September 11th isn’t ever going to be a completely normal date for a lot people who were alive in 2001. That oh shit moment when you found out about a second plane going into the towers. One is an accident, surely. But two? That’s the moment when you knew.

I wonder how I should talk to my kid about mass casualty events, how to explain that sometimes a thing happens that means a load of full lives, people with families and jobs and schools and pets and hobbies and struggles and dreams just aren’t there any more.

This year earthquakes in Turkey/Syria and Morocco have taken tens of thousands of lives. Unspeakably tragic, but somehow treated as business-as-usual by the media. Nearly a quarter of a million dead in the 2004 Boxing Day Tsunami, but somehow the ongoing cultural resonance isn’t there.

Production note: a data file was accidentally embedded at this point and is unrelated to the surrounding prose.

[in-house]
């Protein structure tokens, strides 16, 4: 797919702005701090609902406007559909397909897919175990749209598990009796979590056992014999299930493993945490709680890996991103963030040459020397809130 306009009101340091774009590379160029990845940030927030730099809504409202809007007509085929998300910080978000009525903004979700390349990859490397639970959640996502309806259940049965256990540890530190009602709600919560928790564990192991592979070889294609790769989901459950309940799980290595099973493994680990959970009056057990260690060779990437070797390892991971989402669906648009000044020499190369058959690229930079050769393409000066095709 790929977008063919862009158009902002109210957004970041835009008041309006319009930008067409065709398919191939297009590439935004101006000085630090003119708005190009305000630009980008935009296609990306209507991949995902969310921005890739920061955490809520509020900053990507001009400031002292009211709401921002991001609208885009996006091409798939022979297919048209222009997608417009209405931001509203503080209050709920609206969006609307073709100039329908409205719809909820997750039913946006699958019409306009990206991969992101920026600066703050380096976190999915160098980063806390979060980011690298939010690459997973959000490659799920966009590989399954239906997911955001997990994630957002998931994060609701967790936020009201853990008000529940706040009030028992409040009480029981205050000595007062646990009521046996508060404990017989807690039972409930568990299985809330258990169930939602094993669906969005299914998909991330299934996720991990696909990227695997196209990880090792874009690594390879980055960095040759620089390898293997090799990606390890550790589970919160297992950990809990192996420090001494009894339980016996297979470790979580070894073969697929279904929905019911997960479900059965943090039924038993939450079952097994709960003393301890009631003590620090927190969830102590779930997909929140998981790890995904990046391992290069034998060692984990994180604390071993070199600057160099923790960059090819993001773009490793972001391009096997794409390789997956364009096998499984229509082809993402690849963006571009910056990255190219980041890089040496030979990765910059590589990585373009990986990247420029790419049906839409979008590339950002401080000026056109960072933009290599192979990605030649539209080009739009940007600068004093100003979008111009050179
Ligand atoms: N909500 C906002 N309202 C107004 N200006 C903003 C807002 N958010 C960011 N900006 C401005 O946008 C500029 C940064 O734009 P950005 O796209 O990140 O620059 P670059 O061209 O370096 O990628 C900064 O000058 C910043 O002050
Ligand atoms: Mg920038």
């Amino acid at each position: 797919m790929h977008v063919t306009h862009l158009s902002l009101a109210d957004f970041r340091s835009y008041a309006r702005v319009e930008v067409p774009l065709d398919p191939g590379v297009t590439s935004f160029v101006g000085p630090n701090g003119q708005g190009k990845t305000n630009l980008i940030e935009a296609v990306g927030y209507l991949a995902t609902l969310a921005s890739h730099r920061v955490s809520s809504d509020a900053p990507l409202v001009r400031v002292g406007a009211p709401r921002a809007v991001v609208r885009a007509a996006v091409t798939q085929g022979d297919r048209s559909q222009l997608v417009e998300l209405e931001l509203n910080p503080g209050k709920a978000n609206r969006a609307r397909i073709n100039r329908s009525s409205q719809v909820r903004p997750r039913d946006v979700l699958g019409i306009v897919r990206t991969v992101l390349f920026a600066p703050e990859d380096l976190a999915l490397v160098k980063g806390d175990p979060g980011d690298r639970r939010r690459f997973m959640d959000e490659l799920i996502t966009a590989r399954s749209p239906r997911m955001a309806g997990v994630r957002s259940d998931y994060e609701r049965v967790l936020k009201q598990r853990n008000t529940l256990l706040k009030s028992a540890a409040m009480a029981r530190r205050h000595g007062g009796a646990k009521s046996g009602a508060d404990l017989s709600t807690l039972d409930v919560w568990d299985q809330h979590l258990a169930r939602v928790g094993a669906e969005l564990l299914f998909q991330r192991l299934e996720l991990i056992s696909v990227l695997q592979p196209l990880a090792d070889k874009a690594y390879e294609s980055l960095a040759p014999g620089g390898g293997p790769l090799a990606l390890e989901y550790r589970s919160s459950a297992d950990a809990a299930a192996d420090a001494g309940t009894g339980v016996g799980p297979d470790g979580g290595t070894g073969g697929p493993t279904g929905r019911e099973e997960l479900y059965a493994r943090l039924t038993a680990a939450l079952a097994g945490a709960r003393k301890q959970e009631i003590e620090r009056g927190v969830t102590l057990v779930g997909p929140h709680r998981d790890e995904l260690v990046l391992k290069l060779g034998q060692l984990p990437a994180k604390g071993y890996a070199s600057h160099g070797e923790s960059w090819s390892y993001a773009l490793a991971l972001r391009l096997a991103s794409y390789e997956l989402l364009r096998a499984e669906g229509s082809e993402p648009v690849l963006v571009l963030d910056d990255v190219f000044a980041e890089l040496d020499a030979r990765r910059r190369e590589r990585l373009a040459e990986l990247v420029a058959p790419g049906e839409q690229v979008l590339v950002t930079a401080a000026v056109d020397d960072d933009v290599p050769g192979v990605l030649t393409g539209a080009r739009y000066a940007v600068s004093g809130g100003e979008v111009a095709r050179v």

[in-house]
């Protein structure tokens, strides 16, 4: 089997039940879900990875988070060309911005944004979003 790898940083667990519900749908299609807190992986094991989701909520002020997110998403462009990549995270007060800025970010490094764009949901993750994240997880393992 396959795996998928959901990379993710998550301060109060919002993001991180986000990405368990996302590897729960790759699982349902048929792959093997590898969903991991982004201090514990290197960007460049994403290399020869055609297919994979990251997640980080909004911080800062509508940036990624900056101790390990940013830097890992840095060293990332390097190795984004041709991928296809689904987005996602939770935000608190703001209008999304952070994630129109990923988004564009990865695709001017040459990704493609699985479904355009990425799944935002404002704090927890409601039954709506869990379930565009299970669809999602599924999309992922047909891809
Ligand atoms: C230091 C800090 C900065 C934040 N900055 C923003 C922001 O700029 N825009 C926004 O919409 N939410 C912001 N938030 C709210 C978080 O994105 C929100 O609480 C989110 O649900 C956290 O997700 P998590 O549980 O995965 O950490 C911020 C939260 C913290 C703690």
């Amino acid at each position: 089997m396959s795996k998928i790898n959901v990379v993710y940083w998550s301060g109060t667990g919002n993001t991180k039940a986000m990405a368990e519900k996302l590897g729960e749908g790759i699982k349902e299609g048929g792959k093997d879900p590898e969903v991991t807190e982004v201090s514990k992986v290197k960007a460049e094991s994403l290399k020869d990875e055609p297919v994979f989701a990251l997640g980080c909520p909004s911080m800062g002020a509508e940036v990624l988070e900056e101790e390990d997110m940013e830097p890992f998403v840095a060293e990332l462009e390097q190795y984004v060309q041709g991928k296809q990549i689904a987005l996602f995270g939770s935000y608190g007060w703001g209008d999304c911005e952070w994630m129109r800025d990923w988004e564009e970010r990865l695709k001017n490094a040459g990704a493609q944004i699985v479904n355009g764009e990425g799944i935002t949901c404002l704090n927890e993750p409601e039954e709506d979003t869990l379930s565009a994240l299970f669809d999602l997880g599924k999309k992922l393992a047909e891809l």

By contrast, a few thousand casualties during the September 11th attacks barely tips the needle against that morbid scale of human tragedy. Ten times that number of people were killed in traffic incidents in the US in 2001. But the September 11th attacks were also an intentional act by a handful of people, one that played out over a few hours on the news and (for the first time?) the internet. The shared experience somehow made that day, that date a fundamental touchstone for the current western mindset. More than two decades later the phrase “since 9/11” remains an ongoing justification, a tipping point in the psyche of a whole nation.

What would the world be like if Hiroshima and Nagasaki had happened during the era of the 24-hour news cycle? (We still don’t know how many lives were lost.)

There’s no real point to my writing here, it was just on my mind. I increasingly notice the huge disconnect in the way we treat loss of life from natural disasters versus the ones that humanity inflicts on itself, as if the latter were more important, and yet the reality of those individual deaths on the community of people around them is very much the same. Someone you loved isn’t there any more. Suddenly. Unexpectedly. The underlying narrative doesn’t affect the loss.